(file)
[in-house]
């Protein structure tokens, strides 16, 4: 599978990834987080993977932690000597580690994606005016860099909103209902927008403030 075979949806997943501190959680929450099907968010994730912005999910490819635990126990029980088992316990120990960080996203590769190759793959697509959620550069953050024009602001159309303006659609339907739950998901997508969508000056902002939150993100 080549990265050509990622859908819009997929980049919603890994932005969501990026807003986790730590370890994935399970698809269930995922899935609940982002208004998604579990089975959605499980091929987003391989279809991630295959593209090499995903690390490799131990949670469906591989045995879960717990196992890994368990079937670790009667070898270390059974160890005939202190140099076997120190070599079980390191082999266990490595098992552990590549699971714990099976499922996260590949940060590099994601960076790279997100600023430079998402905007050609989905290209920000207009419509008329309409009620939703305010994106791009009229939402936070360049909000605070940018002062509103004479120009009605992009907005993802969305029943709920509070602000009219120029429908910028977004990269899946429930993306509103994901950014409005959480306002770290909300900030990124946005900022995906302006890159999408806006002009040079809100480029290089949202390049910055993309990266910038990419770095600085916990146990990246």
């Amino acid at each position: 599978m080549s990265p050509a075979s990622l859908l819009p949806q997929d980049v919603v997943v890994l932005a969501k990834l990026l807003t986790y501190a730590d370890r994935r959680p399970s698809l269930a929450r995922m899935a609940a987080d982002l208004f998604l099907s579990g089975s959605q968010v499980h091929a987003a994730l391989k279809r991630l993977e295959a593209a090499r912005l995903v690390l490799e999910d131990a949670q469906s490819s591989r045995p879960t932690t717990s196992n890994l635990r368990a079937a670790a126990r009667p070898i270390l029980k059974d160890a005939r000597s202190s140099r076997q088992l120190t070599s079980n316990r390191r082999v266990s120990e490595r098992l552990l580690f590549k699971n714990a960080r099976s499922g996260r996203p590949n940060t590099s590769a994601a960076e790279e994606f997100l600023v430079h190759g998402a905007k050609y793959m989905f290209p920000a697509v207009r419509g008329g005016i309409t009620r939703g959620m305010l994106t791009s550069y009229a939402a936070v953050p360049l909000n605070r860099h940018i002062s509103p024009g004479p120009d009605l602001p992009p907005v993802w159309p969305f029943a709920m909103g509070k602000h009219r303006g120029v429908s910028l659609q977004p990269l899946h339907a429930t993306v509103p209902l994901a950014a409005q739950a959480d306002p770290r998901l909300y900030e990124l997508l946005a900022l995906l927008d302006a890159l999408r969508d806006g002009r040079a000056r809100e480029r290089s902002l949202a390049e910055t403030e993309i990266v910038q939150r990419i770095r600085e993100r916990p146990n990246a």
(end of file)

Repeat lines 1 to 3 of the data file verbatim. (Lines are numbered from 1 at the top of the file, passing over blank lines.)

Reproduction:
[in-house]
């Protein structure tokens, strides 16, 4: 599978990834987080993977932690000597580690994606005016860099909103209902927008403030 075979949806997943501190959680929450099907968010994730912005999910490819635990126990029980088992316990120990960080996203590769190759793959697509959620550069953050024009602001159309303006659609339907739950998901997508969508000056902002939150993100 080549990265050509990622859908819009997929980049919603890994932005969501990026807003986790730590370890994935399970698809269930995922899935609940982002208004998604579990089975959605499980091929987003391989279809991630295959593209090499995903690390490799131990949670469906591989045995879960717990196992890994368990079937670790009667070898270390059974160890005939202190140099076997120190070599079980390191082999266990490595098992552990590549699971714990099976499922996260590949940060590099994601960076790279997100600023430079998402905007050609989905290209920000207009419509008329309409009620939703305010994106791009009229939402936070360049909000605070940018002062509103004479120009009605992009907005993802969305029943709920509070602000009219120029429908910028977004990269899946429930993306509103994901950014409005959480306002770290909300900030990124946005900022995906302006890159999408806006002009040079809100480029290089949202390049910055993309990266910038990419770095600085916990146990990246």
């Amino acid at each position: 599978m080549s990265p050509a075979s990622l859908l819009p949806q997929d980049v919603v997943v890994l932005a969501k990834l990026l807003t986790y501190a730590d370890r994935r959680p399970s698809l269930a929450r995922m899935a609940a987080d982002l208004f998604l099907s579990g089975s959605q968010v499980h091929a987003a994730l391989k279809r991630l993977e295959a593209a090499r912005l995903v690390l490799e999910d131990a949670q469906s490819s591989r045995p879960t932690t717990s196992n890994l635990r368990a079937a670790a126990r009667p070898i270390l029980k059974d160890a005939r000597s202190s140099r076997q088992l120190t070599s079980n316990r390191r082999v266990s120990e490595r098992l552990l580690f590549k699971n714990a960080r099976s499922g996260r996203p590949n940060t590099s590769a994601a960076e790279e994606f997100l600023v430079h190759g998402a905007k050609y793959m989905f290209p920000a697509v207009r419509g008329g005016i309409t009620r939703g959620m305010l994106t791009s550069y009229a939402a936070v953050p360049l909000n605070r860099h940018i002062s509103p024009g004479p120009d009605l602001p992009p907005v993802w159309p969305f029943a709920m909103g509070k602000h009219r303006g120029v429908s910028l659609q977004p990269l899946h339907a429930t993306v509103p209902l994901a950014a409005q739950a959480d306002p770290r998901l909300y900030e990124l997508l946005a900022l995906l927008d302006a890159l999408r969508d806006g002009r040079a000056r809100e480029r290089s902002l949202a390049e910055t403030e993309i990266v910038q939150r990419i770095r600085e993100r916990p146990n990246a």